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From: Food Quality & Safety magazine, February/March 2005

Wine Producer Gets Efficient Scheduling with LIMS

Faster results mean speedy production to bottlers.

by Michael Lehtola

The implementation of a new laboratory information management system (LIMS) has expedited sample logging, analysis and results distribution for a large wine producer, saving time and enabling more efficient scheduling. The custom LIMS used in the past was basically an electronic version of the company's previous paper-based system, requiring manual data entry at nearly every stage of the analysis cycle. The company, a customer of PerkinElmer Instruments (Shelton, Conn.) requesting anonymity in for this article, was originally a producer of jug wine that has also become a vintner of premium varieties. The company, according to PerkinElmer, made the decision to move to a more advanced system and selected a PC-based LIMS that can be configured to handle all common laboratory operations without the custom programming required by more traditional systems. The new LIMS also automates work order generation, records operations simply by scanning a barcode, electronically collects test data, automates calculations and delivers results to approvers and internal customers. The accurate collection and recording of test information is basic to the quality control process. You need to know exactly what was tested and accurately record the results so that problems can quickly be identified and corrected. "It used to take 8 to 24 hours from the time that the tests were completed for the results to move through our review system, be printed and delivered to the winemaker who was waiting for them," says a chemist for the California winery. "Now, the data is available electronically as soon as the tests are completed. Getting the information sooner means that bottlers are able to schedule production much more efficiently."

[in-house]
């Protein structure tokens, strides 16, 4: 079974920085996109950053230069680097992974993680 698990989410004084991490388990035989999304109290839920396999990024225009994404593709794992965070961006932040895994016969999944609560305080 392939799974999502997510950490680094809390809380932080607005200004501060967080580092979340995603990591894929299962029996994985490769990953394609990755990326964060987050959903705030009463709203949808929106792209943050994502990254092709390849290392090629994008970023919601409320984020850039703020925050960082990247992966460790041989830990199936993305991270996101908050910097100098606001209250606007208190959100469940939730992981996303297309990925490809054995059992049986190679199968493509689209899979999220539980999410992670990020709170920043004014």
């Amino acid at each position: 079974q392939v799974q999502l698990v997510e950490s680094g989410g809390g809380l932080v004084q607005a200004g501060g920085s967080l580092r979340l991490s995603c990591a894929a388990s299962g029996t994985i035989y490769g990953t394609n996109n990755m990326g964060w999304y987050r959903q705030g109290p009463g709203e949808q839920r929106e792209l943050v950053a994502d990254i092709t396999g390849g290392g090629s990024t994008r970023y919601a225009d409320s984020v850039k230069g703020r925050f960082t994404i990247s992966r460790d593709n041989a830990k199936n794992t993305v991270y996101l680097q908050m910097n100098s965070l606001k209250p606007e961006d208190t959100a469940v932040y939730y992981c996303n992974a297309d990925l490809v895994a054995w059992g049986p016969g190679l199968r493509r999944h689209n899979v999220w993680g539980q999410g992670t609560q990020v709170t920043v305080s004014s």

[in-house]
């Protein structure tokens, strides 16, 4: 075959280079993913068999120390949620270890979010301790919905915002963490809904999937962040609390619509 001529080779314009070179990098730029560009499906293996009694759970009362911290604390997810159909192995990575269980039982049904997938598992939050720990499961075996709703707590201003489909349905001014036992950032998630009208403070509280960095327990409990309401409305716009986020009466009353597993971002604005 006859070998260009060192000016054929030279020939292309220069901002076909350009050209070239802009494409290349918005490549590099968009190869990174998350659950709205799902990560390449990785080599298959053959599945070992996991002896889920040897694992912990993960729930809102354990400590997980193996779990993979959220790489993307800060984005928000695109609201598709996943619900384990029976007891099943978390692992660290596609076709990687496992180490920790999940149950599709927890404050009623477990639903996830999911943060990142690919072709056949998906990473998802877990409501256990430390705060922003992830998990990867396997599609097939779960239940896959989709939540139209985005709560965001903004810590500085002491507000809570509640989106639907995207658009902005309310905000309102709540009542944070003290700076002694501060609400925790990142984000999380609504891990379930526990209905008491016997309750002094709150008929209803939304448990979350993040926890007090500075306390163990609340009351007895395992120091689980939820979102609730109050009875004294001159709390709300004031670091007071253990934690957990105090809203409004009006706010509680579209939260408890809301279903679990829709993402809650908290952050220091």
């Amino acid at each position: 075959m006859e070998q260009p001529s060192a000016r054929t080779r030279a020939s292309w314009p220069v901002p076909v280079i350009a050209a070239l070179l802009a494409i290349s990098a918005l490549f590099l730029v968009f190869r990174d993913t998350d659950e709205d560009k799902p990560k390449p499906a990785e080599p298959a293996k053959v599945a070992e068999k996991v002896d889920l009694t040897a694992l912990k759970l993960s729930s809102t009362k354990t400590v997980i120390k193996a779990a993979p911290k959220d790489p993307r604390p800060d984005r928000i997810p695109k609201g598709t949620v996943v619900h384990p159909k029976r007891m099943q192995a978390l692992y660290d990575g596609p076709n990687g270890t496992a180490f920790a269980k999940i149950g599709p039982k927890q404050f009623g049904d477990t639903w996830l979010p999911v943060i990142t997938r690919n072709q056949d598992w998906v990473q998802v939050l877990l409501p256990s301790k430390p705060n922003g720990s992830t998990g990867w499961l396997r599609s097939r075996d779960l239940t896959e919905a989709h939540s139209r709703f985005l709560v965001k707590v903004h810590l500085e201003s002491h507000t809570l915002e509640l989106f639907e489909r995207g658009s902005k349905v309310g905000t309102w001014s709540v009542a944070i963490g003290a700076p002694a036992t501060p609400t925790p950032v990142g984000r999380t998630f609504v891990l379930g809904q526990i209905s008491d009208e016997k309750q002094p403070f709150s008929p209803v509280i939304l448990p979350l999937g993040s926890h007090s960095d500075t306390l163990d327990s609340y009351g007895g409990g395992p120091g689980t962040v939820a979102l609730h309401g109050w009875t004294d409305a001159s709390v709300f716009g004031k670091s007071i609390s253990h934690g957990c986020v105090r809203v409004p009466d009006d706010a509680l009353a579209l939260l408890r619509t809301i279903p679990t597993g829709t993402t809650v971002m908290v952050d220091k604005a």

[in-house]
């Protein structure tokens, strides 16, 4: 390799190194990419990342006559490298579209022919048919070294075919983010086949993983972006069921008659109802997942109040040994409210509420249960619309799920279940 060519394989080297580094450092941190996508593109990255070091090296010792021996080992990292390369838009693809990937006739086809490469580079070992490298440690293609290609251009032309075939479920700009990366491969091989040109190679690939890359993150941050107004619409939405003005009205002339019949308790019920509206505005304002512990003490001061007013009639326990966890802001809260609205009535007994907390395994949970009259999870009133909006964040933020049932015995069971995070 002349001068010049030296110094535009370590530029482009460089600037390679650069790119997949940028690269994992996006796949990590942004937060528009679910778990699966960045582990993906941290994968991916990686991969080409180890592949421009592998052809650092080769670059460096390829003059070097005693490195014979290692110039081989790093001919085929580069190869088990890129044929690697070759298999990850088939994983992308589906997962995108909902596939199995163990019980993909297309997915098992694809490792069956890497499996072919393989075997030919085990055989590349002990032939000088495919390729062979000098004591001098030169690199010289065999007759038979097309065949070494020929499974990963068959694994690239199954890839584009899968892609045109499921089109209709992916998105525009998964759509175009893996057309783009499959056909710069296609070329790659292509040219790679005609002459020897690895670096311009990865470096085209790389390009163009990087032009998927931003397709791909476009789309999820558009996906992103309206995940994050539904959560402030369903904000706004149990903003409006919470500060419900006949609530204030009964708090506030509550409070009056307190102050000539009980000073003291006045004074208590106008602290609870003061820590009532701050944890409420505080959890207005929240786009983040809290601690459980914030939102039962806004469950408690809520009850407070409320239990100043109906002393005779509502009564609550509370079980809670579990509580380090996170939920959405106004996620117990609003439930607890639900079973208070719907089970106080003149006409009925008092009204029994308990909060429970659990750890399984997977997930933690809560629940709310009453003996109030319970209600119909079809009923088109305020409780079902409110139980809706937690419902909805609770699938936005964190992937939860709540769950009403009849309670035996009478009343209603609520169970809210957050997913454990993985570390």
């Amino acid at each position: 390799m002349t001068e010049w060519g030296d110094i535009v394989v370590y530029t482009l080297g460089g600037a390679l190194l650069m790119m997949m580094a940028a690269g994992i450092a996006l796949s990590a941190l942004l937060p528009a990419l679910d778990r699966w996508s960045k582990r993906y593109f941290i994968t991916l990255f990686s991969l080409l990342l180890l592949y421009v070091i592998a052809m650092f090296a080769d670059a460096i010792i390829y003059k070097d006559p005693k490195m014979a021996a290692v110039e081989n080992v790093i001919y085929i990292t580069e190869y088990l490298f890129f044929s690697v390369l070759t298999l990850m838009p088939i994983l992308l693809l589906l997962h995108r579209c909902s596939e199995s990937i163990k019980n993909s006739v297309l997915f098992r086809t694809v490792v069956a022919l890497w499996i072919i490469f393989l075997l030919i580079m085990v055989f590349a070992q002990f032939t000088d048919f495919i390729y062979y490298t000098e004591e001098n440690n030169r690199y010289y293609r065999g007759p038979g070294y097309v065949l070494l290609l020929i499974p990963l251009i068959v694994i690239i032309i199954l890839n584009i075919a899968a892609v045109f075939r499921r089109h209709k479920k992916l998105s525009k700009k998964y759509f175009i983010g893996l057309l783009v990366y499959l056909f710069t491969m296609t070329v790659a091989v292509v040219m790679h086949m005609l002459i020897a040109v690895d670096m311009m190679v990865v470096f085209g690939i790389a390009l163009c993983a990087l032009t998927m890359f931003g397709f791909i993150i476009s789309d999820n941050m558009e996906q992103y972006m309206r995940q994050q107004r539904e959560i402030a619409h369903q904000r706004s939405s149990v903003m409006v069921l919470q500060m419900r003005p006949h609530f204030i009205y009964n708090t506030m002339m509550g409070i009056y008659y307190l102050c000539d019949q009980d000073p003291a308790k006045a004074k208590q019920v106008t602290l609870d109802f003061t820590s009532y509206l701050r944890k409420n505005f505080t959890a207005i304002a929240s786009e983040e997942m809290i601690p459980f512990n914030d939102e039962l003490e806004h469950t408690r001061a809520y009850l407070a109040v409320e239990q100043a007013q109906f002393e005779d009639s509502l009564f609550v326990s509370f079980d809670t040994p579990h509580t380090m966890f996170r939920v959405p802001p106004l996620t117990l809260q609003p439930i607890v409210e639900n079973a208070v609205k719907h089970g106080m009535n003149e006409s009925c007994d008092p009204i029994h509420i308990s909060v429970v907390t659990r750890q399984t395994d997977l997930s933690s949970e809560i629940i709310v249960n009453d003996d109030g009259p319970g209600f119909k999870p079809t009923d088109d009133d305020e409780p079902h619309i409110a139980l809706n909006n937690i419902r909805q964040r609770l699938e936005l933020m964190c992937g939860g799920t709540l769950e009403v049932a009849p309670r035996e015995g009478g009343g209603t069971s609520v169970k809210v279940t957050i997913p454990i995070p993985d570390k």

Software Selection Process